Vince Vaughn and Jon Favreau appeared in Rudy (1993), Swingers (1996), Made (2001), The Break-Up (2006), Four Christmases (2008), and Couples Retreat (2009). See more »
During car chase at about 1:02:50, the Dodge Charger spins out and Officer stops behind. When Officer gets out of police car, he has no Sam Browne duty belt. In fact, he doesn't even have a gun from interior camera view. In next shot from exterior of car, he has belt on and is drawing down on suspect. See more »
Not For Me
Written and Performed by Bobby Darin
Courtesy of Capitol Records
Under license from Universal Music Enterprises See more »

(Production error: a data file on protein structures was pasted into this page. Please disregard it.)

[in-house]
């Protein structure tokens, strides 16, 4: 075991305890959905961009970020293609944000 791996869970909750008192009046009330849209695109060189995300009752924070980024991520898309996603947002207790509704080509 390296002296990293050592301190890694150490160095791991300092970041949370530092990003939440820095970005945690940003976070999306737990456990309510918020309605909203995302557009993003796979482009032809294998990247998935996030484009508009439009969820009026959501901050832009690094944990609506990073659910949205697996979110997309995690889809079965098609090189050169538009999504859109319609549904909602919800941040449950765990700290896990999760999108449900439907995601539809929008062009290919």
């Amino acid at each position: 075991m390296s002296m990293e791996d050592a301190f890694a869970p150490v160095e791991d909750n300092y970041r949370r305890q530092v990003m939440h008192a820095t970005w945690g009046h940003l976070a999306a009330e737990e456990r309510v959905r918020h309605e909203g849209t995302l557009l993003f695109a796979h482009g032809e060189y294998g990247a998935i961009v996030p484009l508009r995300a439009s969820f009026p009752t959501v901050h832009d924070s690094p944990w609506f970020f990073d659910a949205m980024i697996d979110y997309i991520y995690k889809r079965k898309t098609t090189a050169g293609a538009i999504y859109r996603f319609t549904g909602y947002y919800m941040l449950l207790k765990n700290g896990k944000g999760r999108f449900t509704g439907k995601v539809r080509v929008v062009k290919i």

Due to the huge success obtained by super-heroes in the big screen, we hadn't seen a film based on a "mature" comic (ie, not including cloaks, super-powers or cosmic battles) in various years. Term Life is based on an "adult" graphic novel (from Image Comics) written by Andy Lieberman and illustrated by Nick Thornborrow. Lieberman himself adapted the screenplay, and along with director Peter Billingsley, they were able to create a very entertaining movie which makes the comic justice despite altering many of its elements. Some changes are small details, while other ones substantially change the premise (the affairs of the life insurance and the 21 days are barely mentioned in the film). However, the differences ended up being irrelevant, because Term Life made me have quite a good time and left me satisfied. I had found Vince Vaughn unable to play serious roles until I saw him in the second season of True Detective, and I changed my mind. His performance in Term Life displays once more his capacity to handle the drama and the action with equal credibility. Hailee Steinfeld also makes a competent work as his daughter, and she has a good chemistry with Vaughn. The interaction between father and daughter is the dramatic axis of Term Life, and it makes it more interesting than a simple tale about betrayal and criminal revenge. But that doesn't mean that the criminal aspect is neglected either; on the opposite, the initial robbery planned by the main character is well planned, and its consequences are ingenious and unexpected. In the supporting cast, we find many solid character actors (Jonathan Banks, Jon Favreau, Bill Paxton, Terrence Howard, Mike Epps, Taraji P. Henson and Jordi Mollà) who enrich the experience with their mere presence. Comparing it to other films based on thriller or action comics (without super- heroes), I would place Term Life above The Losers, but below A History of Violence or Road to Perdition. However, as I said on the beginning of this review, the comic origin is just a cultural curiosity; despite not being a great movie, Term Life works pretty well as an interesting thriller with good performances, dynamic direction and a well written screenplay, so I recommend it with confidence.
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